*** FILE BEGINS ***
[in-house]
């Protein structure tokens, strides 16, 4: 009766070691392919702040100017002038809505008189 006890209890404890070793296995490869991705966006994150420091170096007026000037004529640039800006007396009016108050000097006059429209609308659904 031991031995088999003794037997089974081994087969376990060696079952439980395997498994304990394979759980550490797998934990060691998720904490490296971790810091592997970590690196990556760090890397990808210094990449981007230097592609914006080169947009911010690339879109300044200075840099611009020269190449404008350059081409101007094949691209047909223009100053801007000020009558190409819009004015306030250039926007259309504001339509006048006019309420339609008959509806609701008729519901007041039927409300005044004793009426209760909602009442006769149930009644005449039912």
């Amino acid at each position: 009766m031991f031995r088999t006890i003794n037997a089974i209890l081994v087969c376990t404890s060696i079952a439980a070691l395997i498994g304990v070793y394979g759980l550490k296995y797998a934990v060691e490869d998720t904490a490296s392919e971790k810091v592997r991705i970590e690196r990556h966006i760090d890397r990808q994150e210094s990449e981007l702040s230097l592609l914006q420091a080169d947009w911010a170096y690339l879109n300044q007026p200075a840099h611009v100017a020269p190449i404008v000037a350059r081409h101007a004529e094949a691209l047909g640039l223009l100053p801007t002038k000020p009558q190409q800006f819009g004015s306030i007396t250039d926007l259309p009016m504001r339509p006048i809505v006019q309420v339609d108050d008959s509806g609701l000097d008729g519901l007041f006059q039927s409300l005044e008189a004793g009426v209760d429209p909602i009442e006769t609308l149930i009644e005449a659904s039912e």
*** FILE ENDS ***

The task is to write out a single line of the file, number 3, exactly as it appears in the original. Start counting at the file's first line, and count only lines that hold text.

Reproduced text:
């Amino acid at each position: 009766m031991f031995r088999t006890i003794n037997a089974i209890l081994v087969c376990t404890s060696i079952a439980a070691l395997i498994g304990v070793y394979g759980l550490k296995y797998a934990v060691e490869d998720t904490a490296s392919e971790k810091v592997r991705i970590e690196r990556h966006i760090d890397r990808q994150e210094s990449e981007l702040s230097l592609l914006q420091a080169d947009w911010a170096y690339l879109n300044q007026p200075a840099h611009v100017a020269p190449i404008v000037a350059r081409h101007a004529e094949a691209l047909g640039l223009l100053p801007t002038k000020p009558q190409q800006f819009g004015s306030i007396t250039d926007l259309p009016m504001r339509p006048i809505v006019q309420v339609d108050d008959s509806g609701l000097d008729g519901l007041f006059q039927s409300l005044e008189a004793g009426v209760d429209p909602i009442e006769t609308l149930i009644e005449a659904s039912e």